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A transportation company was testing Symantec Backup Exec 11d for Microsoft Exchange Server to see if it would make the company's backup and restore operations more efficient. The plan was to use the new Granular Recovery Technology (GRT) to do a single-pass backup that could recover individual messages without restoring the entire database.

But things kept going wrong with the restores. Parts of email messages were missing and some files attached to emails were no longer attached when they were restored. The data was still in storage and not permanently lost, but the company was not achieving the ease of restore Backup Exec 11d promised.

A Symantec QA engineer dispatched to the customer's data center and evaluated the problem. Upon his return, he contacted Bill, a Symantec tech support engineer with nearly a decade's experience with Backup Exec. Bill and the QA engineer obtained a copy of the customer's database.

Testing is different from live

What was going wrong? "Data in a live Exchange environment is often subjected to other applications modifying it. Spam filters, antivirus and custom workflow applications can all alter the properties of e-mail messages" Bill says. "This is stuff that's very difficult for us to duplicate in a laboratory. Until we actually got the product out in the wild and saw these things happen, we couldn't have duplicated them in the lab."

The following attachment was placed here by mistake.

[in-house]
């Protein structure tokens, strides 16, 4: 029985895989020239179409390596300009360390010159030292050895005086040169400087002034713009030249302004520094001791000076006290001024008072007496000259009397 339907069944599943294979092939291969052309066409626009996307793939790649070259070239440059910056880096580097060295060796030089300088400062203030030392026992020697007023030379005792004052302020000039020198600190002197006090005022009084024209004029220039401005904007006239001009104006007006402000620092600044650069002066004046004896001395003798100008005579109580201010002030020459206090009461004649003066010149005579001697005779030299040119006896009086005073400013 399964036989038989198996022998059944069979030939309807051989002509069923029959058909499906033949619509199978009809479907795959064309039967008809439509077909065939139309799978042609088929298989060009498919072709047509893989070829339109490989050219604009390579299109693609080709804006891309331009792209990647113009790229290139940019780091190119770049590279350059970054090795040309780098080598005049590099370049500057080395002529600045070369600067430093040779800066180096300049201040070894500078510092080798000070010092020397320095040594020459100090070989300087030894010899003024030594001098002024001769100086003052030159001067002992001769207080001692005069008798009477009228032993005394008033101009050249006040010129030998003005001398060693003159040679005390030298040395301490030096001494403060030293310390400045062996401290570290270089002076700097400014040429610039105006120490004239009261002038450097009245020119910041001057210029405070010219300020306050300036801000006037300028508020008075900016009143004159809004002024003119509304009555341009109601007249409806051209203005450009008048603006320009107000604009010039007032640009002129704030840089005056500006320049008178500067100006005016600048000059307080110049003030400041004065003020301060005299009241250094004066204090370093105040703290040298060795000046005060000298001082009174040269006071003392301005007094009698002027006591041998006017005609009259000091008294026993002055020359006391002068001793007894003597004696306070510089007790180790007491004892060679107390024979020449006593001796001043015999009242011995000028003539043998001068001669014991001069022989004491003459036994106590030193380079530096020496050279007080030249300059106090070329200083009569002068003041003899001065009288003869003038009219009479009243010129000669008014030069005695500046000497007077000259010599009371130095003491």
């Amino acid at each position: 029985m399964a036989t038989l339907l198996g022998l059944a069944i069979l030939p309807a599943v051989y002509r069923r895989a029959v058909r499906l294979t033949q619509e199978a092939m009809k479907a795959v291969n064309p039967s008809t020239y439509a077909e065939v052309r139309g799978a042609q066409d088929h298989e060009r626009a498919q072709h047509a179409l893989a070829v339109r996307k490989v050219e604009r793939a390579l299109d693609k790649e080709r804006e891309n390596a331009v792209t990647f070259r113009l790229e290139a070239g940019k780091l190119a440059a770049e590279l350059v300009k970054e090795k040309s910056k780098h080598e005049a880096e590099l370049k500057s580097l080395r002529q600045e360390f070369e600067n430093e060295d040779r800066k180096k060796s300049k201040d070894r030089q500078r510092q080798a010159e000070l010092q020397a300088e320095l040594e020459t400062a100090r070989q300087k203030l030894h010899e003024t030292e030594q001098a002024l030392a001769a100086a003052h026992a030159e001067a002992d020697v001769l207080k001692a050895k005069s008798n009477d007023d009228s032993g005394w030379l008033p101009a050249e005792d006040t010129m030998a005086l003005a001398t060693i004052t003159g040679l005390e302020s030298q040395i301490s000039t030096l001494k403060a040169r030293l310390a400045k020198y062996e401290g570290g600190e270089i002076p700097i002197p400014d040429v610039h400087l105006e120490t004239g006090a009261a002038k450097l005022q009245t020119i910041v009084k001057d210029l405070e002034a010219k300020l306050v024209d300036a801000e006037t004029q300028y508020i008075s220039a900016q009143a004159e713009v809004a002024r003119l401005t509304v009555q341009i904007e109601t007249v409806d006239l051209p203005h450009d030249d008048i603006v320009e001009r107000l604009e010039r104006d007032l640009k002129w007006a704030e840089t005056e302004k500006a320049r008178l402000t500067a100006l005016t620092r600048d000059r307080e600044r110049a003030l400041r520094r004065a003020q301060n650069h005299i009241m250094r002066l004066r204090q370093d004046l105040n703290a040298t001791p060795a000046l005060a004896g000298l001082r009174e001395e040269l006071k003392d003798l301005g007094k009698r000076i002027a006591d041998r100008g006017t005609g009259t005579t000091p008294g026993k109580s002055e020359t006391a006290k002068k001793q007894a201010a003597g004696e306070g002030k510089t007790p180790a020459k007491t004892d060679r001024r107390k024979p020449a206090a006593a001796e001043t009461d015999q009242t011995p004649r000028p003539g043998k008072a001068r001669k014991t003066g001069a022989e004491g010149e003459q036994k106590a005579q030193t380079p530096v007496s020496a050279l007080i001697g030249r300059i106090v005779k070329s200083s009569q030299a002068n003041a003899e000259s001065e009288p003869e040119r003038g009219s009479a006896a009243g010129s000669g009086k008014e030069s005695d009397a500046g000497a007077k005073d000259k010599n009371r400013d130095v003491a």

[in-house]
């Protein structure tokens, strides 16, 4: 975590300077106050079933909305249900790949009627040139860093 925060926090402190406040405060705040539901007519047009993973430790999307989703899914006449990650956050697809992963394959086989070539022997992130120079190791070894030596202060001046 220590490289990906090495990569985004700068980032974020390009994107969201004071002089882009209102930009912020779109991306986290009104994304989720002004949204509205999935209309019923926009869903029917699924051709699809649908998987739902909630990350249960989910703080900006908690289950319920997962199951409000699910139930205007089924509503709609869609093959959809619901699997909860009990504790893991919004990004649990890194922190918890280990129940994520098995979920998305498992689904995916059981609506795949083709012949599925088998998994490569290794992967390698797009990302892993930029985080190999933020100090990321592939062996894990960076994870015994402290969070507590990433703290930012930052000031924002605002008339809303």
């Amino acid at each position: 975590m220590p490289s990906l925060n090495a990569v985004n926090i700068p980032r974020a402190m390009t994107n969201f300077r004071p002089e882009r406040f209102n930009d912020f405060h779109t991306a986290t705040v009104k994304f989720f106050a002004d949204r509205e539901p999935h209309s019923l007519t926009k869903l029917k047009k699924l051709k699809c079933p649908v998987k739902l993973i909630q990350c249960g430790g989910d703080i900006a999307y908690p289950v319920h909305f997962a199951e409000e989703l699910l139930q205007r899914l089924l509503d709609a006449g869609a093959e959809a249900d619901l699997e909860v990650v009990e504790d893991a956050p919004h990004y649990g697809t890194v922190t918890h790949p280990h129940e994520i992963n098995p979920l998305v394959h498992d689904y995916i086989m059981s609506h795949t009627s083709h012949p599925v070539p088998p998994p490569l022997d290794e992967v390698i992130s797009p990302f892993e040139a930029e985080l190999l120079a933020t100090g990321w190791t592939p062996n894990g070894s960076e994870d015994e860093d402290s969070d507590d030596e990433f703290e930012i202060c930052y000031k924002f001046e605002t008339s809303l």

Now that Bill and his colleagues had an actual, live data set to work from, they set about resolving the issues. "We got a copy of their database, mounted it in our test environment, and went through the process of backing up and trying to restore those items to find the specific roadblocks. Then our developers found ways in the code to work around them." The process took a few months to complete, but all the glitches were fixed to the customer's satisfaction.

"The customer had a lot of technologies that were difficult to configure," Bill recalls. "I happened to have expertise with Microsoft Exchange Server and with Oracle Server in a mixed environment with Windows and Linux, all of which they had." Subsequently, Bill, along with the original QA engineer, was dispatched to the customer's site to configure Backup Exec with these various resources. They also implemented additional patches to make sure BE was optimized for this environment. The customer was ultimately able to use the Exchange GRT to achieve the desired result of a much shorter backup window for Exchange data.

Sharing the fix

Once Bill and his team had resolved the company's problems, they offered the fix to all customers as Hotfix 14 for Backup Exec 11d, Build 7170. "If there are a lot of different filters or properties on a particular email or object, we can formulate a list to look for those conditions. And then when we display that object for the purpose of a restore, we can make sure we're going to have all those properties defined and attached to that message or object correctly," Bill explains.

Meanwhile, the company decided to go ahead with its Backup Exec 11d implementation, and is already seeing benefits. "When they were backing up the database and the individual mailboxes, it literally took all weekend," Bill says. "It would actually go outside the restore window, into production time, where people trying to log in to the system would find it very slow.

"Now that same job takes two or three hours. And they can still restore individual things, just like they could from the job that took all weekend."